Today the UDNSLIY group took a culture trip to the nearby city of Quanzhou. Although present-day Quanzhou is a relatively small city (by Chinese standards, anyway), it has great historical significance – it was once a prosperous port city at the start of the ancient Maritime Silk Road. The city maintained its prosperity and avoided war for nearly 1000 years by paying off potential invaders, a stint ended only by the military commander Zheng Chenggong of the Ming Dynasty (1368-1644), whose troops retreated south from Nanjing, bringing war with them. But because of Quanzhou’s centuries of being a hub for international trade, it was also a hub of cultural exchange. Western merchants brought a wide variety of religions and languages to Quanzhou as early as the Tang Dynasty (618-907) and many even settled down in the city, married local people, and started families, creating an ethnic group unique to the Quanzhou area, turning it into one of the earliest “globalization” cases! As student Kelby Kramer remarked, “In Quanzhou Christianity, Islam, Buddhism, and Taoism inhabited the same space for 10 centuries with little or no conflict. In this sense, Quanzhou was truly ahead of its time, as there is still no other city that can rival the religious tolerance exemplified by this ancient shipping port.”
Student Camille with a group of African visitors in Quanzhou
Carrie and Samara inside an ancient Mosque in Quanzhou
Carrie and Jessica inside an ancient Mosque in Quanzhou
Our first stop in Quanzhou was the Quanzhou Maritime Museum. At this museum, students had the opportunity to explore various aspects of China’s maritime history, as well as many of the effects of the Maritime Silk Road on Quanzhou specifically. Exhibitions included tombstones and parts of temples that evidenced the many religions that came to Quanzhou; boats and other artifacts from China’s seafaring and river-boating history; porcelain; and artifacts regarding the Islamic culture in Quanzhou. Everyone had an excellent time exploring all that the museum had to offer! Unfortunately, there wasn’t enough time for us all to see everything, but at least that gives us a good excuse to go back!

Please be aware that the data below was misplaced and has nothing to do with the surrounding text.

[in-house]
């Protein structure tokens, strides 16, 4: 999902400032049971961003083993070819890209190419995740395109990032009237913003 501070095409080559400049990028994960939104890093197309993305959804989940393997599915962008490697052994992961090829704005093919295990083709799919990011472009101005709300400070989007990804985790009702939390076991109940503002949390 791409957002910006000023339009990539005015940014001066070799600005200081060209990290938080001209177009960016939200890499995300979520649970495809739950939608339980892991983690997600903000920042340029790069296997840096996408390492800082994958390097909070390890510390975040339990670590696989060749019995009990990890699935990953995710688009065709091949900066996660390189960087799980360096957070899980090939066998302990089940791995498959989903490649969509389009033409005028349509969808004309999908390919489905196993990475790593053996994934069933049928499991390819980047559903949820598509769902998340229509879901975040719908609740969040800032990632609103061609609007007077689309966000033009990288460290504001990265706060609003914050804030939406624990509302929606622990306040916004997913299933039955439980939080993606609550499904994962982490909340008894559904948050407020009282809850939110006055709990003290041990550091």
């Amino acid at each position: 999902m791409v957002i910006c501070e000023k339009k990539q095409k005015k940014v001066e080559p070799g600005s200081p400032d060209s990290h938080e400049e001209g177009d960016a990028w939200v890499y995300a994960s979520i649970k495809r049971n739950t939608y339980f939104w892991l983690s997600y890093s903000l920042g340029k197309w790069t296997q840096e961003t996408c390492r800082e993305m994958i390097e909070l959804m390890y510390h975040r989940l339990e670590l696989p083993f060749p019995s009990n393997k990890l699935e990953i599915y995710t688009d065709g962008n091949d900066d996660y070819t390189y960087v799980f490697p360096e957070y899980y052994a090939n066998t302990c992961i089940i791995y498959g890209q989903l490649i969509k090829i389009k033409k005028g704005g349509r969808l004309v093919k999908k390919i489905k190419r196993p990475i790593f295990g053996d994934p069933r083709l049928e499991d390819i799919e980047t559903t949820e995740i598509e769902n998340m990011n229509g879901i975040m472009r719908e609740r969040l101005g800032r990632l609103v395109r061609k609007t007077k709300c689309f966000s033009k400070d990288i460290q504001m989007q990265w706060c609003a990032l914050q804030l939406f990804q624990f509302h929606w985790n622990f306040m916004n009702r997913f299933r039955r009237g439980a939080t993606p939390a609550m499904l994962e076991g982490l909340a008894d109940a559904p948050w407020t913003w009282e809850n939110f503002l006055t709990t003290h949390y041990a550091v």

Next, after a big, family-style lunch, we visited the Qingjing Mosque, the oldest Arab-style mosque in China, dating back to the Song Dynasty (960-1279). We also went to two Buddhist temples: the Tonghuai Guanyue Temple and the Kaiyuan Temple. The Guanyue Temple is closely associated with Guan Yu, a character from the Chinese classic novel Romance of the Three Kingdoms, while the Kaiyuan Temple is the largest in Fujian Province. Each of these locations offered the students something beautiful to see and something interesting to learn. By the end of the day, the whole group felt tired but fulfilled.